I love the nation of Israel. It is a democracy in the middle of Islamic totalitarianism. [Adam's note: I have reservations about this statement.] However, the only hope for Israel and this world is for individuals in these various nations to become followers of the true and eternal King, to learn to live at peace with all men, and to love others the same way Jesus has loved us. YetJohn Hagee, has declared

“When all is said and done, the flag of Israel will be flying over the walls of the city of Jerusalem when Messiah comes, and it’s going to be forever. And every nation that rises up in judgment against Israel God will punish and punish severely.”

Mr. Hagee, our time as followers of Jesus might be better spent telling others about the love of God in Christ, and not blindly supporting the nation of Israel. It seems that the New Covenant Scriptures attributes the judgment of God in terms of our treatment of His beloved Son. Do I trust Him, or do I despise Him? Do I love Him, or do I hate Him? It is far better to make a sinful soul at peace with God through a faith relationship in Jesus Christ than it is to muster support for the nation of Israel. Nations come and go. Kingdoms rise and fall. Christ’s Kingdom is the only eternal one. God calls those who love and trust His Son “a chosen people, a royal priesthood, a holy nation, His special possession, so that we might declare the praises of Him who called us out of darkness into His wonderful light” (I Peter 2:9). 

We live in a changing world. Something catastrophic may happen to Israel and/or America during 2014/2015, but it’s not the result of blood moons or God’s judgment. God judges individuals on the basis of whether or not they trust in His Son. The only favored nation now is “the holy nation” of people from every nation, tribe, kindred and tongue who have received Christ as Lord and Savior. Our praises of Jesus to a people living in darkness are never enhanced by the proclamation of false prophecies. My hope is that this little blog might save just one person from the lunacy of Four Blood Moons

Galatians 4 Shows That Isaiah 66 Is Not About Modern Israel

I grew up in a church where Christian Zionism and dispensationalist theology was (and still is) taught. In that setting, and in others, I was repeatedly taught that Bible prophecy was fulfilled when Israel became a nation in 1948. Furthermore, I was told, this event “restarted God’s prophetic time clock.” Two passages of Scripture allegedly foretold that event, Isaiah 66:7-9 and Matthew 24:32-33. In neither case does this ring true, and both passages carry an entirely different message.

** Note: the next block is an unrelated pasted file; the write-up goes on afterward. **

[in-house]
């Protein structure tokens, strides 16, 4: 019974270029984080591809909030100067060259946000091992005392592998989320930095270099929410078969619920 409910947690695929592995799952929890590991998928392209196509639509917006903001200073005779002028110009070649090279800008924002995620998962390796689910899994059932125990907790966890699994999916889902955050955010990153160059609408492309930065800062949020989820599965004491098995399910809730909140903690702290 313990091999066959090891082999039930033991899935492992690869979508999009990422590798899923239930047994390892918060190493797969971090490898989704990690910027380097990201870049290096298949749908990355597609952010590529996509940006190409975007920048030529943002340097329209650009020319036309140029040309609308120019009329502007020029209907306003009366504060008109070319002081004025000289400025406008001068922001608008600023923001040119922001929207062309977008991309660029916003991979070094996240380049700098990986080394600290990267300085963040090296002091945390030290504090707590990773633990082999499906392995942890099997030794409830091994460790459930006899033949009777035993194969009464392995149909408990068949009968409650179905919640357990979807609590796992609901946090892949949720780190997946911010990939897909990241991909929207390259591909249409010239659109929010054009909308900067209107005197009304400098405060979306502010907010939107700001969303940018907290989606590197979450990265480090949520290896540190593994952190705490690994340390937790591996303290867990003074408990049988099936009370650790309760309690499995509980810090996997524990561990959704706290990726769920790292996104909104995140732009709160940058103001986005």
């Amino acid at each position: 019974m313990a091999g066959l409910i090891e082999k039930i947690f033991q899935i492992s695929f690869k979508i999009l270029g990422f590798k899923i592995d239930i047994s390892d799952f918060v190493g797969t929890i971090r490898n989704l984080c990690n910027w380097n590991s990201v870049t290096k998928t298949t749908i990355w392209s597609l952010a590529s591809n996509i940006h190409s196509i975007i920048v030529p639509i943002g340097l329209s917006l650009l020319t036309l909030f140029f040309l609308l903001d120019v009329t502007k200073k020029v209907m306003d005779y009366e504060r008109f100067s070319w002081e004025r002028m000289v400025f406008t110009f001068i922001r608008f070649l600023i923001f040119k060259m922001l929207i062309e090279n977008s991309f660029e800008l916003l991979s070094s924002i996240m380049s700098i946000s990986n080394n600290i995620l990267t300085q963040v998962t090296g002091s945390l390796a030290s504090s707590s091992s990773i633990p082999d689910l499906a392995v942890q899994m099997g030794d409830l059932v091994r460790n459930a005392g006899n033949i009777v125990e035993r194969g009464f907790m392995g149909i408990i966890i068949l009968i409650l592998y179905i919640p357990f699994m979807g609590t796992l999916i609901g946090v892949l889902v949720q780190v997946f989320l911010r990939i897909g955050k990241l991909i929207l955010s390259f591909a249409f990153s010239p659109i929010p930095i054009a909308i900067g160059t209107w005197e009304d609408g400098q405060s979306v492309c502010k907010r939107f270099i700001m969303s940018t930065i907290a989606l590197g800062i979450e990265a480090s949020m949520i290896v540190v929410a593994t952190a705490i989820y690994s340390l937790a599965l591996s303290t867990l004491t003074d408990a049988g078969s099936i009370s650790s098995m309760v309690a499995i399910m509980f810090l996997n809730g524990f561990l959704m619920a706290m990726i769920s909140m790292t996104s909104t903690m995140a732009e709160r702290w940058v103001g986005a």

Isaiah 66:5-13

Many believe that Isaiah was looking ahead about 2700 years to the political events of 1948 when he wrote the final portion of his book. They often point to verses 7-9 in particular, and insist that Isaiah foresaw the birth of national Israel “in one day.” Before looking at what this passage says, let’s consider Isaiah’s patterns and themes in the final eight chapters of his book:

  • Isaiah 59 concludes with a Messianic prophecy (“The Redeemer will come to Zion, and to those who turn from transgression in Jacob…”). This prophecy, quoted in Romans 11:26-27, foretold Christ’s work on the cross as a sacrifice for sin.
  • Isaiah 60 is filled with prophetic decrees of the coming new covenant age (this present age), when the nations come to the light of the gospel.
  • Isaiah 61 contains a prophecy about the Lord’s anointed One and the good news, healing, and liberty He would bring; Jesus said this was fulfilled during His earthly ministry (see Luke 4:18-19).
  • Isaiah 65 speaks of new heavens and a new earth, in which sin, death, childbearing, and labor would continue (this makes sense if his prophecy is viewed as the establishment of the new covenant age rather than an overhaul of this planet and the galaxy). Our study on Matthew 24:35 discusses more fully the view that the Bible sometimes uses covenant language when speaking of “the heavens and the earth.”
  • From these and other examples in the final chapters of Isaiah, we see that Isaiah looks repeatedly to what we know were first century events. Let’s look now at Isaiah 66:5-13.